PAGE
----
Credit Cards

Credit Reports

Anyone who has ever applied for and/or received a credit card or loan has a credit history. This credit history, kept in a credit report, contains information that creditors use to determine whether or not to issue you additional credit and at what interest rate.

The only thing between you and good credit is your credit report. Make sure it contains accurate, complete, and up-to-date information about your borrowing and repayment activity.

What You Should Know about Your Credit Report

The first step in understanding your credit report is to know that it exists. Many people fail to realize the importance of the information that their credit report contains.

In addition to your name, address, Social Security number, and credit card or loan account numbers, your credit report contains information on whether or not you’ve ever been sued or arrested, filed for bankruptcy, or failed to pay your bills on time. In addition, it shows whether anyone else has viewed your credit report, such as a bank or credit card company, and when.

There are currently three consumer-reporting companies in the country – Equifax, Experian, and Trans Union. Federal law allows you to order one free copy of your credit report from each of these agencies every 12 months. Visit the Federal Trade Commission website for more information on how.

Your credit report paints a picture of your financial health. Based on your credit report, each consumer-reporting agency determines your FICO (Fair Isaac Corporation) score, a number between 300 and 850. The higher your rating – the better your credit – the lower your interest rate.

Obtain and Review Your Credit Report Regularly

In order to receive your free credit report, you will need your name, current address, Social Security number, and birth date. Additionally, you will need your previous address if you have been living at your current location for less than two years.

Reviewing your credit report annually is the best way to protect yourself against:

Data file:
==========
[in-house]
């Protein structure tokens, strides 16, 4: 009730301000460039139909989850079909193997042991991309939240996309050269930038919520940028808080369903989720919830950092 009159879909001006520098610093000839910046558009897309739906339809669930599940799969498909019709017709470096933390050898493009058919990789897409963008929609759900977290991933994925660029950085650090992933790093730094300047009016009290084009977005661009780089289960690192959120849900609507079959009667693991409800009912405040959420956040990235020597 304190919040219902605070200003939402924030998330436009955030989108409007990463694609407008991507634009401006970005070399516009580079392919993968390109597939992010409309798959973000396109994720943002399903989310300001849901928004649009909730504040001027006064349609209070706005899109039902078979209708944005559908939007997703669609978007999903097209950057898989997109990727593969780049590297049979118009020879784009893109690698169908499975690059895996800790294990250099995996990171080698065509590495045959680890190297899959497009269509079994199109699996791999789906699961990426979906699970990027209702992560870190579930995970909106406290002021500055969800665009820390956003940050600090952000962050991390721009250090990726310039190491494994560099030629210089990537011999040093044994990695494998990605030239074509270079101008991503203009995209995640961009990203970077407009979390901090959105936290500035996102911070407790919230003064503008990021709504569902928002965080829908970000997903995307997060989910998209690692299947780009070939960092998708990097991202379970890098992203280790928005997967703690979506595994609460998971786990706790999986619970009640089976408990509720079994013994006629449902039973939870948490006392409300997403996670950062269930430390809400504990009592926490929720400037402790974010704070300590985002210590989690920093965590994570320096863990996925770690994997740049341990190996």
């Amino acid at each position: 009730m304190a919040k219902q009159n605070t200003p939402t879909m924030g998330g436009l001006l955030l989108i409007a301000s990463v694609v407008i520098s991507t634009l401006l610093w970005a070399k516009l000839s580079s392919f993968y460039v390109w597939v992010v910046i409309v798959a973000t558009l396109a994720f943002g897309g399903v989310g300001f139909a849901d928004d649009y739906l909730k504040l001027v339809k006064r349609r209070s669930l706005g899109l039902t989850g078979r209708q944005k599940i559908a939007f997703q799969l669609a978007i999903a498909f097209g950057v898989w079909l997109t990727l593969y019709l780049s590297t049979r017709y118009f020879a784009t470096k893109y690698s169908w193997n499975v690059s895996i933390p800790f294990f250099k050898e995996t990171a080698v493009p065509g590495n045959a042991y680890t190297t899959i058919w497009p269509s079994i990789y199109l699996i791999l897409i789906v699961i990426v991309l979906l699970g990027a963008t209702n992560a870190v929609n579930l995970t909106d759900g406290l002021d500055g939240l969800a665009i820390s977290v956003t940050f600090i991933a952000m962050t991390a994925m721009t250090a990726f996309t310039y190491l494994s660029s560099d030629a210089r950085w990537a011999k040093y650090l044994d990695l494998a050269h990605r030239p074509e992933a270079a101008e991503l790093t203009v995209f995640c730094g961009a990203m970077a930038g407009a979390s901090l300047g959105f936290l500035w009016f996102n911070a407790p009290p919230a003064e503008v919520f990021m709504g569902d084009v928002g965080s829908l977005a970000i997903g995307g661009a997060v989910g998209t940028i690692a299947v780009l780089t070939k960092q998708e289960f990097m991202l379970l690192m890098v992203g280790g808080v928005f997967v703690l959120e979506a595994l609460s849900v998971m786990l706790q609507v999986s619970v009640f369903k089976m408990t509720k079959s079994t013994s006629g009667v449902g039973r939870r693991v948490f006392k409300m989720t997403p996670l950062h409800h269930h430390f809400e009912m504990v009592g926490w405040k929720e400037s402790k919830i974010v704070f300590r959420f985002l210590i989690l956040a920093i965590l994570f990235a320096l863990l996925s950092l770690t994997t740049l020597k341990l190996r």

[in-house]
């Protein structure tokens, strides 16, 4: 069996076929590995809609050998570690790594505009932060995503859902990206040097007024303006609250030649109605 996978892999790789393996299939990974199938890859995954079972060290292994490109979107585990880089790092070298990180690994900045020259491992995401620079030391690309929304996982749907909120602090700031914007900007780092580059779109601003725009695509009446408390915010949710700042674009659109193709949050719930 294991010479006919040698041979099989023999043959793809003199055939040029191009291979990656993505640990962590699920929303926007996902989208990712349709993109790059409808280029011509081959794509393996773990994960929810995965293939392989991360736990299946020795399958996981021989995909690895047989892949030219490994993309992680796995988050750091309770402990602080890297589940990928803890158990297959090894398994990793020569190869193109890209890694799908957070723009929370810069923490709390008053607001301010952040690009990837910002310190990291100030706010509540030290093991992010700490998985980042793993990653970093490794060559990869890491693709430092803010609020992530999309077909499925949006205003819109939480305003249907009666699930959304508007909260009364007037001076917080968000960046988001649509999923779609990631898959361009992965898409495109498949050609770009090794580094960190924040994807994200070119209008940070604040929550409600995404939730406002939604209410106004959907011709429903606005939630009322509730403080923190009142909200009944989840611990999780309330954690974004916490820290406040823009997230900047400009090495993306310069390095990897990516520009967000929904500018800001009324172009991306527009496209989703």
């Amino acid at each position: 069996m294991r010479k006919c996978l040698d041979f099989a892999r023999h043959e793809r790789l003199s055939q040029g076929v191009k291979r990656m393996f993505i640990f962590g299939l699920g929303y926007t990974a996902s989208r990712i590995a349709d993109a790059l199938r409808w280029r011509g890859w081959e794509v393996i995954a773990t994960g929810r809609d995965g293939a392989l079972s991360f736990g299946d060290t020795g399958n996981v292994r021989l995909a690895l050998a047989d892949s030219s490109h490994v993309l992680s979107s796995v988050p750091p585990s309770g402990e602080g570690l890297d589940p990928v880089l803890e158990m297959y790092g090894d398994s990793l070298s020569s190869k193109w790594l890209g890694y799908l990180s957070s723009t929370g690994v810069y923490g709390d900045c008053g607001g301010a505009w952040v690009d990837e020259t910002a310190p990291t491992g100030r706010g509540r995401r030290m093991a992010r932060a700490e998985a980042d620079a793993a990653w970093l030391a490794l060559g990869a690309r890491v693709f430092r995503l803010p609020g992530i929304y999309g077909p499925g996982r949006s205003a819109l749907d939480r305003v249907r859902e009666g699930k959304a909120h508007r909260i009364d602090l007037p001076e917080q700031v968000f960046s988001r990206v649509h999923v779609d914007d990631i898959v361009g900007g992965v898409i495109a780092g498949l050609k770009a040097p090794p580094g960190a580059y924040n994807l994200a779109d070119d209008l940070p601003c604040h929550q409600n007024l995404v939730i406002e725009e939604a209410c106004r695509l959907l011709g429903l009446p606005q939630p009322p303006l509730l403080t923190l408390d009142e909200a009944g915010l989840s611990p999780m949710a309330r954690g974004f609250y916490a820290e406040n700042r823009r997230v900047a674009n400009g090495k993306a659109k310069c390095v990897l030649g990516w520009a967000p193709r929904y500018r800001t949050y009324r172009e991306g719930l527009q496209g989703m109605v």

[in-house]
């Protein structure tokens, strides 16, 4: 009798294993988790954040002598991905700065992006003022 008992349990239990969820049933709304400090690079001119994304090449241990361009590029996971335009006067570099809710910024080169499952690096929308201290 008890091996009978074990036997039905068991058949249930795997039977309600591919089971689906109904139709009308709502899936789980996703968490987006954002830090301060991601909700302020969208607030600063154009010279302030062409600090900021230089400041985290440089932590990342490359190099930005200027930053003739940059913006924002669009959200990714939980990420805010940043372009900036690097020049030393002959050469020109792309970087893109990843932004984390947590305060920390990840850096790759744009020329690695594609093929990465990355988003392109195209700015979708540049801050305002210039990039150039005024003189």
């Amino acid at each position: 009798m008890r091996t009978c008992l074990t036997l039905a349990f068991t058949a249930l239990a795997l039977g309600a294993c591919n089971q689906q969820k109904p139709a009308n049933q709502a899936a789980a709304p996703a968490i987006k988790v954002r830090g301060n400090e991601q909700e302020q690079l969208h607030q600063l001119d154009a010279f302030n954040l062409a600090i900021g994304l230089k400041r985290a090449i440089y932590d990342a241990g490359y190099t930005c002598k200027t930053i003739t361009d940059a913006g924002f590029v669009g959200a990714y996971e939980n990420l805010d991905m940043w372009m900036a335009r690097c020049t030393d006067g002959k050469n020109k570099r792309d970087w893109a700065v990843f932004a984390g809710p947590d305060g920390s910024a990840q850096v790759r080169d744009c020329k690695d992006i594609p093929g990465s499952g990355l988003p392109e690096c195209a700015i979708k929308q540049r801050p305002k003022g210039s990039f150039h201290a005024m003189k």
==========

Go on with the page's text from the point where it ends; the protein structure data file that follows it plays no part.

• Identity theft
  • Potentially damaging errors
  • Inability to obtain credit

By knowing what your credit report contains you can ensure the accuracy of the information being shared with financial institutions and lenders, and put yourself in a better position to get future credit.

Take Steps to Improve Your Creditworthiness

Based on the information in your credit report, lenders determine how risky it is to extend you credit. However, even if you’ve had problems in the past, you can improve your creditworthiness by taking the proper steps.

Look at your ratio of debt to available credit. Having a number of credit cards with high credit limits may seem like a good thing; however, while it affords you the opportunity to spend more, many lenders will see it as risky. Even though you haven’t used the credit, knowing it is there and available may be a concern.

However, don’t start closing your unused credit card accounts just yet. Having fewer open accounts may actually lower your credit score. Lenders typically like to lend to people who use their credit.

On the other hand your FICO score takes into consideration your available credit. So getting close to your limit may send the wrong message as well. If you have a number of high balances, start paying off the credit cards with the highest interest rates and balances.

Don’t apply for credit unless you need it. It is not helpful to open credit accounts you aren’t going to use. Too many cards might signal a high risk. Besides, each time someone requests your credit report, it is noted in your file. Too many requests may signal you’re looking for credit and can lower your FICO score.

Patiently build your credit history. In the field of credit, longevity counts. Well-managed, long-term credit histories typically lead to lower risk. That doesn’t mean someone with only a few years of credit history is automatically a bad risk. Just know that it may take a few years to build the kind of credit history that you can be proud to have.

Reviewing your credit reports and understanding how credit works is an important step toward becoming financial independent. Be sure to stay alert and manage your credit and credit reports responsibly.